6. Do not allow any pets, which go outside, to sleep with your children or allow your pets on couches, etc.  They can bring ticks into your home, which can get transferred to your children.
  7. Treat your pets with tick repellent products as recommended by your veterinarian, and check them for ticks when they come in from outdoors.
  8. Conduct full body tick checks of family members who go outside, both when they return indoors as well as at night before they go to bed.  You can never check too often, as ticks      can be very hard to find.

 

 

REMOVING DEER TICKS

Removing deer ticks promptly can prevent the transmission of Lyme disease and other tick-borne diseases.  If you discover a tick attached to you, use pointed tweezers or other tick removal tool to grab the tick as close to the skin as possible. Pull the tick straight out, taking care not to twist or squish the attached tick. Finally, wash the bite site and apply an antiseptic.  Save the tick, dead or alive, in a zip lock bag for future identification and testing for possible disease organisms.  You should also seek the immediate assistance of your health care provider for advice on initiating prophylactic treatment.

If you follow these recommendations and use good common sense when outdoors, you can keep your family safer from ticks and the diseases theyLyme Disease, Deer Ticks, and Your Family                                

(Robert Oley, PE, MSPH, Public Health Consultant, www.boboley.com)

 

It’s that time of the year once again, when you and your family are enjoying the warmer weather and all the outdoor activities that come with it.  Unfortunately for you, deer ticks are also taking advantage of the nice weather, and are waiting for you as you step outside.

 

The spring and summer months are when you are most likely to be bitten by a deer tick, and become infected with Lyme disease.  The highest risk age group for contracting Lyme disease is children.  Not only do they tend to spend more time outside than others, but they are less likely to be careful about where they play.  Although Lyme disease is a grave health risk to these and other family members, there are other equally debilitating tick-borne diseases one can also become infected with such as babesiosis, anaplasmosis, bartonella, tularemia, mycoplasma, tick paralysis, and viruses.

 

 

LITTLE BUG BIG PROBLEMS

How can such a small bug cause such  big problems for all of us?  Ticks are parasites, which survive by feeding on the blood of hosts such as mice, chipmunks, shrews, birds, squirrels, opossum, rabbits, lizards, and deer.  Regrettably, they also feed on people and their pets.  Although the deer tick season is pretty much year round now, the peak of the deer tick’s activity starts in May and begins to wind down in August.  During this time, the nymphal deer tick (about as small as a poppy seed) is actively looking for a host.  And it will be from the nymphal deer tick-bite that you and your children will most likely contract Lyme disease and/or another tick-borne co-infection.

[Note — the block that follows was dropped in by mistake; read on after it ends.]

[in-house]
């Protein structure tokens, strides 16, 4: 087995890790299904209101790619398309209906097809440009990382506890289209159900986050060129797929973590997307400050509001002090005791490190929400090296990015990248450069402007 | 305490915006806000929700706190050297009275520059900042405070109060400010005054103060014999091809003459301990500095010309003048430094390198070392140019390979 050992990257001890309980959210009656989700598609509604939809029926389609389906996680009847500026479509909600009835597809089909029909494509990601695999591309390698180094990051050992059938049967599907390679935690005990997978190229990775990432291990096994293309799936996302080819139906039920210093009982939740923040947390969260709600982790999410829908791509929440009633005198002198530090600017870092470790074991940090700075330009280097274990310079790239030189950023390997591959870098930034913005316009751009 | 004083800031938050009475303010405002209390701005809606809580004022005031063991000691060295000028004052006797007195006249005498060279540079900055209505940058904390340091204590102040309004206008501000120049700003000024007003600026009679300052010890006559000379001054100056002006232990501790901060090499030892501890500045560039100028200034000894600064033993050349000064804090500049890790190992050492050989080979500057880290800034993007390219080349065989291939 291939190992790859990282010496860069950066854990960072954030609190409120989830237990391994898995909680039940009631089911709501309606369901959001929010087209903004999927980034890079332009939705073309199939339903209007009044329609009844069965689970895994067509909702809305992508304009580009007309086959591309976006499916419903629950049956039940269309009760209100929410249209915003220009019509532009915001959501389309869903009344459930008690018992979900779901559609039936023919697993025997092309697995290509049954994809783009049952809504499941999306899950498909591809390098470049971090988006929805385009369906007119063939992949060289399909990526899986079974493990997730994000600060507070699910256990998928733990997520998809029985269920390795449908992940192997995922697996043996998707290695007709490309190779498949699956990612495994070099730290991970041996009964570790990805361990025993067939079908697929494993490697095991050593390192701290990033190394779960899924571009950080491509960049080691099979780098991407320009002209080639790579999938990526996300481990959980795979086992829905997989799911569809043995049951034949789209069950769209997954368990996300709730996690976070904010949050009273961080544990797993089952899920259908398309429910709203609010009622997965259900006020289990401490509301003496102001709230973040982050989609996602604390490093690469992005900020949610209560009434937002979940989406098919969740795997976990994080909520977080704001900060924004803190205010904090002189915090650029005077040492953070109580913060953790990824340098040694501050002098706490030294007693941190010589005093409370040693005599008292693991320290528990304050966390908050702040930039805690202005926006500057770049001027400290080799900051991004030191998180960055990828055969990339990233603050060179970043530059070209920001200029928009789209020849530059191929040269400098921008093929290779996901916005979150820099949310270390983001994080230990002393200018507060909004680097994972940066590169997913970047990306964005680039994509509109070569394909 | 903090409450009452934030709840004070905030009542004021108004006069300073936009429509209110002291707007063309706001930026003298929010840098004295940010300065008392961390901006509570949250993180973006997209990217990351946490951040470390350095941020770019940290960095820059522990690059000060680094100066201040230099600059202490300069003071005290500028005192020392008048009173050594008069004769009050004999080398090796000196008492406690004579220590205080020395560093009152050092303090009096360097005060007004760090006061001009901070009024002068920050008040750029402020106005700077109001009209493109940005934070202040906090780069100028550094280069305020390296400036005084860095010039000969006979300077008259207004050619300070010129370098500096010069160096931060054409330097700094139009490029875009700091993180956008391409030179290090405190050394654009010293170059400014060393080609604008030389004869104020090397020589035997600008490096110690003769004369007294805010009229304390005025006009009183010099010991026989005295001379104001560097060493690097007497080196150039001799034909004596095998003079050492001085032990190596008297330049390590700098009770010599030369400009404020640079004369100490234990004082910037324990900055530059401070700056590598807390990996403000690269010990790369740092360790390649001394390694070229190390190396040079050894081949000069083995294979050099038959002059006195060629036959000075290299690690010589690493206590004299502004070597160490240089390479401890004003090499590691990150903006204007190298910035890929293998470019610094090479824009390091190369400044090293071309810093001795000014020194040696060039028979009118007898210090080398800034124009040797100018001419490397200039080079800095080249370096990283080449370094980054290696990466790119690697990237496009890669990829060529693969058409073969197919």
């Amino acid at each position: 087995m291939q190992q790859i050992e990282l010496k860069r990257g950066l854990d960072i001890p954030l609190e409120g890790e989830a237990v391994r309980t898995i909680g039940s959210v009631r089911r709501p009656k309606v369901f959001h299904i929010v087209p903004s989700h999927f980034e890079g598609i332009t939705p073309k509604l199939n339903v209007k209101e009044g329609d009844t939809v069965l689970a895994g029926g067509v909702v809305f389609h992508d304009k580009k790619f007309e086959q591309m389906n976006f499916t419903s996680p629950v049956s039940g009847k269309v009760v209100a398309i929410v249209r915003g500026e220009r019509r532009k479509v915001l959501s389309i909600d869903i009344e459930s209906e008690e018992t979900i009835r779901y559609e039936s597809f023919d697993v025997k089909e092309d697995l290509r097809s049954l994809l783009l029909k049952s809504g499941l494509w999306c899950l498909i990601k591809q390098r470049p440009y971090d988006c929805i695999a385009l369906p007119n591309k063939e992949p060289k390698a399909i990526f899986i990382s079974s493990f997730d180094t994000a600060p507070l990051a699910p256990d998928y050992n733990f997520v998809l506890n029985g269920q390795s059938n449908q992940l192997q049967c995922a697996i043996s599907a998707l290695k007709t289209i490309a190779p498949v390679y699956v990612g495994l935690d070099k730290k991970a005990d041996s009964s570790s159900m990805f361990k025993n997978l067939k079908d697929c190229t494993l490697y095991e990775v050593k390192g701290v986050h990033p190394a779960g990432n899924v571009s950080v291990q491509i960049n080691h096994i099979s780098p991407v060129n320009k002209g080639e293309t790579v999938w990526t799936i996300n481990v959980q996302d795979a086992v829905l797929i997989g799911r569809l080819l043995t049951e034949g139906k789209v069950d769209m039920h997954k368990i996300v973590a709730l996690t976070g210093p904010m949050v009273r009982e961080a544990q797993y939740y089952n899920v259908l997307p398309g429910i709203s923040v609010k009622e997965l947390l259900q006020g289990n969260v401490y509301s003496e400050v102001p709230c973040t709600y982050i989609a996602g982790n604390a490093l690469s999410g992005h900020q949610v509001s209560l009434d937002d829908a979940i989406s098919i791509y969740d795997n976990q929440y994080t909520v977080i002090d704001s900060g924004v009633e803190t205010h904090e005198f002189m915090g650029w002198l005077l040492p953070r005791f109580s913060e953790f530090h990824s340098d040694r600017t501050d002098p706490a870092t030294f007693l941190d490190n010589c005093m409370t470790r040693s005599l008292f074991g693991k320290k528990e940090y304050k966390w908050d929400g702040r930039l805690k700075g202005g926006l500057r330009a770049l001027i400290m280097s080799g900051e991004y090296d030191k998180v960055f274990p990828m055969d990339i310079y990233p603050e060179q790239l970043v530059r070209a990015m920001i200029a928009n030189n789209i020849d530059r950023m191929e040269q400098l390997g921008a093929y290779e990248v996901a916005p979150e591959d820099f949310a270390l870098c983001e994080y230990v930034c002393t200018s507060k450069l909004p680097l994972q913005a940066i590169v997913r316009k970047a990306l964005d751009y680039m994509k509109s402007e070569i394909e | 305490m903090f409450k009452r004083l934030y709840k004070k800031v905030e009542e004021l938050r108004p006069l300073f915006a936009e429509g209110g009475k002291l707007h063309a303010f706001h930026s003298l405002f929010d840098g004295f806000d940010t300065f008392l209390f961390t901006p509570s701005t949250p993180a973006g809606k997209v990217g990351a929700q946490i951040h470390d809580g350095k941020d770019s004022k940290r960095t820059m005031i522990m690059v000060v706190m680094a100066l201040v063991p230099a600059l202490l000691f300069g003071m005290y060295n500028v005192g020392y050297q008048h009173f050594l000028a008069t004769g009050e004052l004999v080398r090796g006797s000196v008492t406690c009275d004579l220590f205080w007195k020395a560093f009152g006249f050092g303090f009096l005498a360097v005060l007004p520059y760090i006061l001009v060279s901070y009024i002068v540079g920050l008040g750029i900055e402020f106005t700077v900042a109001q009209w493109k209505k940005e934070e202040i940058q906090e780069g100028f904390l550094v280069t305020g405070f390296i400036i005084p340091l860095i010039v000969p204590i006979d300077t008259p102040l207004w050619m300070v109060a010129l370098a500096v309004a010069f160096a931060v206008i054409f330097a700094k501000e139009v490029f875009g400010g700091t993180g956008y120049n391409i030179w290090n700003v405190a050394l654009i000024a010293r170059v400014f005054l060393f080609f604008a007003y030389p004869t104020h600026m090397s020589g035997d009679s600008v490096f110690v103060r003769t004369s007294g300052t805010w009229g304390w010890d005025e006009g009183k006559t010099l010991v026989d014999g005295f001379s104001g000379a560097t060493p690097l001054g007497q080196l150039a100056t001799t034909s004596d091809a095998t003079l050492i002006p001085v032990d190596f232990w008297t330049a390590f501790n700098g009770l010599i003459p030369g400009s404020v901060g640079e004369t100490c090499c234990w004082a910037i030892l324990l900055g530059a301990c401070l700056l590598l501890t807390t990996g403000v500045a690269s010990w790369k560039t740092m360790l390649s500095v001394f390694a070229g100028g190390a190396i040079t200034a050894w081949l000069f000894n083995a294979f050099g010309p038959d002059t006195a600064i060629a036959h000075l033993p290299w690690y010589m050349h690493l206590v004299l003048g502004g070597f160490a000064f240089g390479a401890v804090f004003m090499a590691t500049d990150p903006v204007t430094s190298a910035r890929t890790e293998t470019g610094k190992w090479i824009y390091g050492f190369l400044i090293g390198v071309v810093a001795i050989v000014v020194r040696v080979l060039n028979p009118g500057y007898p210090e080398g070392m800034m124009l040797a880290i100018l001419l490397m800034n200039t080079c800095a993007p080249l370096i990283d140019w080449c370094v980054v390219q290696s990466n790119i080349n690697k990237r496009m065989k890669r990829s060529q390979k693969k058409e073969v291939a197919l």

Deer ticks require a humid environment to survive and can be found anywhere their hosts live.  Thus they can be encountered in a variety of settings including woodlands, as well as leaf litter, brush piles, your lawn, ground cover (pachysandra, etc.) and gardens.  They can also be found near old stonewalls, woodpiles, tree stumps and fallen logs, bird feeders, and storage sheds, anywhere their hosts feed and/or make their nests.  They have even been found on park picnic tables and benches.

 

 

LYME DISEASE SYMPTOMS

There are over 100 possible symptoms associated with Lyme disease, and that is one of the reasons why it is so very difficult to diagnose—it mimics so many other disease conditions that it is usually not diagnosed early on in the disease, allowing it to spread to most every part of the body.

 

Soon after a tick bite, you or your children may get a rash, and have vague flu-like symptoms including fever, headache, sore throat, fatigue, muscle ache, stiff neck, and swollen lymph nodes.  Other more serious conditions can affect your brain and nervous system, heart, muscles and joints, bones, and skin.  Not uncommon are extreme fatigue, joint and muscle pain, chronic headaches, sleep disturbances, allergies, stomach pain, ear ringing, blurred vision, sensitivity to sounds and smells, facial numbness and tingling, mood swings, anxiety, panic attacks, memory impairment, and lack of concentration.

 

 

PERSONAL PROTECTION AND PREVENTION

When your children play outdoors in tick endemic areas, it is strongly recommended that they wear tick repellent clothing. The clothing should be treated with permethrin, an insecticide which repels and kills ticks and which has been approved by the EPA as safe for use on clothing apparel worn by adults and children.  You can treat your own clothing and footwear, or purchase pre-treated clothing with the proprietary Insect Shield label from suppliers such as: REI, ExOfficio, Orvis, etc.  Once per month you should also spray outdoor shoes, athletic gear, tennis bags, back packs, camping gear (anything that could end up on the ground outside) with permethrin to keep the ticks away. Wearing an EPA-approved insect repellent on exposed skin parts will also provide added protection, but by itself, does not work as effectively as tick repellent clothing